Celebrating Black Gay Pride

The commentator, a social and political commentator in Los Angeles, talks about how black gay and lesbian communities are taking a few months to celebrate being gay and being black.

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These days every month of the calendar is claimed for a celebration of group heritage and history. For some Americans, June means Gay and Lesbian Pride Month. The Los Angeles-based commentator Jasmyne Cannick gives us her take on how black gay and lesbian communities celebrate.


There's a lot of hoopla about June being National Gay Pride Month, including an article in the Miami Herald naming the top 10 gay pride festivals of the year. But noticeably absent from the coverage are the equally popular and highly attended black gay and lesbian pride celebrations of which only a handful take place in June.

America's home to over 25 black gay pride celebrations. These cultural gatherings are flocked to each year by thousands of black gay, lesbian, bisexual and transgender people from all over the country. Some even have a cult following.

The three largest and highly attended festivals include: DC Black Pride, At the Beach Los Angeles Black Pride and Atlanta Black Pride. Ten thousand or more culturally diverse, socially active, event-and-brand loyal, frequent-traveling, beauty-and-health, fitness-and-fashion conscious registered voters that continue to be invisible to corporate sponsors. Doesn't green known the difference between black and white?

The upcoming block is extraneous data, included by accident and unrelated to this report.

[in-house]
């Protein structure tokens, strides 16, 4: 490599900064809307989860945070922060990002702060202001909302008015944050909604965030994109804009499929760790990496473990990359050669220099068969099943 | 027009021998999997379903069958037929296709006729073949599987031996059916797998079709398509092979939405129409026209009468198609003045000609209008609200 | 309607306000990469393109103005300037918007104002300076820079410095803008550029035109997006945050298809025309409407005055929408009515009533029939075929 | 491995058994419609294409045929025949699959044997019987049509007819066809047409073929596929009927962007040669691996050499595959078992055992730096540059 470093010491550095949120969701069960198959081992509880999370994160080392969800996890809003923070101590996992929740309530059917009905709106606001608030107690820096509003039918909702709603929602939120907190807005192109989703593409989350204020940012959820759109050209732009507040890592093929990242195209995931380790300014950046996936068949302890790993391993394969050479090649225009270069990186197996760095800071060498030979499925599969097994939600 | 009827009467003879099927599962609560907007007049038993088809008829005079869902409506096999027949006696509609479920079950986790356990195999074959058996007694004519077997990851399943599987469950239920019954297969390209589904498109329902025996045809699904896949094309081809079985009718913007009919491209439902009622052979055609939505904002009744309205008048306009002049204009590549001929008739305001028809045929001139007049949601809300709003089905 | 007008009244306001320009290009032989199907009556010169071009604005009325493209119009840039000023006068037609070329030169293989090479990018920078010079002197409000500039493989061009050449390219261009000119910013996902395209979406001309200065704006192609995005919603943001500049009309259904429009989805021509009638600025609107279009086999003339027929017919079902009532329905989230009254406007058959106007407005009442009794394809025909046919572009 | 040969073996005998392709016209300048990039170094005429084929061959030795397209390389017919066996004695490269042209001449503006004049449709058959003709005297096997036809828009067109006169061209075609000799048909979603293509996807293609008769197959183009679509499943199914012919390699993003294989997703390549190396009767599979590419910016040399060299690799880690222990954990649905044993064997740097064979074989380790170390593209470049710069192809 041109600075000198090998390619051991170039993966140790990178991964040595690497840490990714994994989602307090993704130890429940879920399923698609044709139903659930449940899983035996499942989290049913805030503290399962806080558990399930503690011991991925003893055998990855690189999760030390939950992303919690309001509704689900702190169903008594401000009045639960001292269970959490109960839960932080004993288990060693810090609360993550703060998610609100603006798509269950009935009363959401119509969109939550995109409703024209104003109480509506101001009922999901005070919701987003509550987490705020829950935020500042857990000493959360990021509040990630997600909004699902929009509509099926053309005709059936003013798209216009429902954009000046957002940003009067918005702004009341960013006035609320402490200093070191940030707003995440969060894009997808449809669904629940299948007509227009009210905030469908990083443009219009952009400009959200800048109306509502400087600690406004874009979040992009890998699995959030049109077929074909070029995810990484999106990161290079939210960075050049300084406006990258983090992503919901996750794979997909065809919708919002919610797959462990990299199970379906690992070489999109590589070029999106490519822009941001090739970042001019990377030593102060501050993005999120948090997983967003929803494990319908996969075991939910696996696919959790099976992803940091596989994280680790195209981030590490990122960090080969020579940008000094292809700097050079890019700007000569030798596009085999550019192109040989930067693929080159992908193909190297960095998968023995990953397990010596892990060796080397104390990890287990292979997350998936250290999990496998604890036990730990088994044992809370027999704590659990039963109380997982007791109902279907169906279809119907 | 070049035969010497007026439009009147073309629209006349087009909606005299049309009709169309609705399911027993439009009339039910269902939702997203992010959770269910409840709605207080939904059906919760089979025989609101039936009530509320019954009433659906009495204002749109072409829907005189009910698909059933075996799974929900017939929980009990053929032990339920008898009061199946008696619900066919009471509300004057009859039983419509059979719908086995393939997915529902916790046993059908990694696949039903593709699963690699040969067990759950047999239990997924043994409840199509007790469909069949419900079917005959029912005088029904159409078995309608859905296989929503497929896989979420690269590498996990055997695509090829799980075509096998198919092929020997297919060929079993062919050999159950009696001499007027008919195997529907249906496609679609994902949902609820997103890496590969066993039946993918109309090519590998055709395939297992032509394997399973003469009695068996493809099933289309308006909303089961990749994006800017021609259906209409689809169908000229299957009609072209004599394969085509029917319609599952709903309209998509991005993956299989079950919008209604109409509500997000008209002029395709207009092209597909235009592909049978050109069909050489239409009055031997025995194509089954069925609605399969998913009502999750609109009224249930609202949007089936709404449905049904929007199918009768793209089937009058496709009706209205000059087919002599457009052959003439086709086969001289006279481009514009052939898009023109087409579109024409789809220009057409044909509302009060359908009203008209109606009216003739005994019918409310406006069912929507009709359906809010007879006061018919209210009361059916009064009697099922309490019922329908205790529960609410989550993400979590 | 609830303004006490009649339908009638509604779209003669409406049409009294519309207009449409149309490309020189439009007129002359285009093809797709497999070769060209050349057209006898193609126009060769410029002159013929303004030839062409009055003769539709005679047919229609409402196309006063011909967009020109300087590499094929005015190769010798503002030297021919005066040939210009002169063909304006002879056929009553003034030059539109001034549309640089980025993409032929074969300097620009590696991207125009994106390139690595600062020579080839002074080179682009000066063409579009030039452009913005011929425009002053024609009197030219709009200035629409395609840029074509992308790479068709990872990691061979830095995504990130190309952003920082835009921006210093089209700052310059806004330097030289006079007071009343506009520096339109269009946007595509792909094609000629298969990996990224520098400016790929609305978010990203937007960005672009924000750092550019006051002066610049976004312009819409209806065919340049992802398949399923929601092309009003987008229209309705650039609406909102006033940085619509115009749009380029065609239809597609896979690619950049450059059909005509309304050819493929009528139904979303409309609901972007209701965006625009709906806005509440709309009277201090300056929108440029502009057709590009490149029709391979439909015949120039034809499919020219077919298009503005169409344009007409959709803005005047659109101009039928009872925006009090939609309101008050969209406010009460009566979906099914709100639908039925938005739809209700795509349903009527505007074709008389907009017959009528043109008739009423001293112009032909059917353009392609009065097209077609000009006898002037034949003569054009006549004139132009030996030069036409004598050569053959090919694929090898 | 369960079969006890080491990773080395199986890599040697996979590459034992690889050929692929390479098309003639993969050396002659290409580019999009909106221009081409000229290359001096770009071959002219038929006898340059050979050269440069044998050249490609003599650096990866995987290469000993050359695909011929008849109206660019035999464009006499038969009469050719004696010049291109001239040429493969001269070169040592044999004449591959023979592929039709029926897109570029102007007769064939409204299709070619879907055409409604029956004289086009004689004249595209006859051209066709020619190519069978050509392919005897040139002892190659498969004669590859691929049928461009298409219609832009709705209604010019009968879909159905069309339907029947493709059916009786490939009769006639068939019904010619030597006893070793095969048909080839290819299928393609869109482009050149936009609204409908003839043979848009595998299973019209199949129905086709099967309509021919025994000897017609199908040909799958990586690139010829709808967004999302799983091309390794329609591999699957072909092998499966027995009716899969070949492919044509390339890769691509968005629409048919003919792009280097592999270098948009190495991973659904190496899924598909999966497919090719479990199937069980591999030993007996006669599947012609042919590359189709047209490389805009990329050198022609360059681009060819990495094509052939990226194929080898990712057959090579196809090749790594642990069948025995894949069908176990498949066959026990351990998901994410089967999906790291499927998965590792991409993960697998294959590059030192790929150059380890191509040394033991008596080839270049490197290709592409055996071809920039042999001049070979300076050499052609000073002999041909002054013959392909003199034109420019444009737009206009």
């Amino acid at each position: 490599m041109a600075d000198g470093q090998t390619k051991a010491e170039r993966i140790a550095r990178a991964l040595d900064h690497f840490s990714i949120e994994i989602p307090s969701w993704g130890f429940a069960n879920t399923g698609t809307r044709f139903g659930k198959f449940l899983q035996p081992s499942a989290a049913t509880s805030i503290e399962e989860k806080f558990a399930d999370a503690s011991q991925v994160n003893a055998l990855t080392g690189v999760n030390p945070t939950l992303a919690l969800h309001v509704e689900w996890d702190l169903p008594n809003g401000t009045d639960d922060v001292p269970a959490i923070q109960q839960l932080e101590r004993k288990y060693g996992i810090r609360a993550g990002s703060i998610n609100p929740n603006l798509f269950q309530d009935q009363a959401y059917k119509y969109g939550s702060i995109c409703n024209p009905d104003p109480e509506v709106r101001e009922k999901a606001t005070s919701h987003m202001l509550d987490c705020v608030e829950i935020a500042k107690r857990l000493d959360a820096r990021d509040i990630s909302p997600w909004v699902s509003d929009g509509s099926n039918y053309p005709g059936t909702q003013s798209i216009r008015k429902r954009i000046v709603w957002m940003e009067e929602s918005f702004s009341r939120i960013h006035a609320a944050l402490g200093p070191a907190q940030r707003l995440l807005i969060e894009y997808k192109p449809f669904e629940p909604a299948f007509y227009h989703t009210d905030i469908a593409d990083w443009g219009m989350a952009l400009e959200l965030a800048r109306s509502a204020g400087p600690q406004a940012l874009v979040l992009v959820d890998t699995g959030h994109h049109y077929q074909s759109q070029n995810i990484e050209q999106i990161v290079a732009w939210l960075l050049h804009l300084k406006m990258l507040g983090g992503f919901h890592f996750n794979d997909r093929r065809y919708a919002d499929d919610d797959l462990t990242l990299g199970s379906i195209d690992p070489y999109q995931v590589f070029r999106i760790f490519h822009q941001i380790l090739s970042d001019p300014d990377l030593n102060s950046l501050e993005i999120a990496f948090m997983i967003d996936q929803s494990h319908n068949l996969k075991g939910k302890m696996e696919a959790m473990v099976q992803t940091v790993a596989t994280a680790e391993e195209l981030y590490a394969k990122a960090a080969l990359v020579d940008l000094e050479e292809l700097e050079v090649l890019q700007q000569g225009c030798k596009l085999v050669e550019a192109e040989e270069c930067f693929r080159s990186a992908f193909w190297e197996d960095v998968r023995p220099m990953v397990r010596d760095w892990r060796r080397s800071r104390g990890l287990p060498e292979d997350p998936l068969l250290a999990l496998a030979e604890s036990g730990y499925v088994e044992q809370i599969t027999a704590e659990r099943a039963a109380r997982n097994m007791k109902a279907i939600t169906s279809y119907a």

What's more, black gay and lesbians don't live in separate communities. We tend to live where blacks live: in Harlem, in South Central, in Oakland and in Atlanta.

And then there's this: black gays are more likely to watch a show on BET than Showtime's "Queer As Folk" or "The L Word." Why? Because we are black, and when was the last time you saw someone black on "Queer As Folk"?

So while most pride celebrations celebrate one's sexual preference, for black gays they celebrate much more. They are cultural celebrations that affirm and empower a community of invisible people in a climate of hostility from pastors, elected officials and sometimes our own family members.

When the black media ignores gay issues, they continue to further divide our community and do a disservice to African-Americans by not addressing the problem head-on. Hate crimes, HIV/AIDS and homophobia in the black church demand our attention right now. If the black media isn't ready to go that deep, the black gay prides are a great place to start because they are positive celebrations of black culture, my culture and others like me that are black and gay.

CHIDEYA: Jasmyne Cannick is a social and political commentator living in Los Angeles.

This is NPR News.

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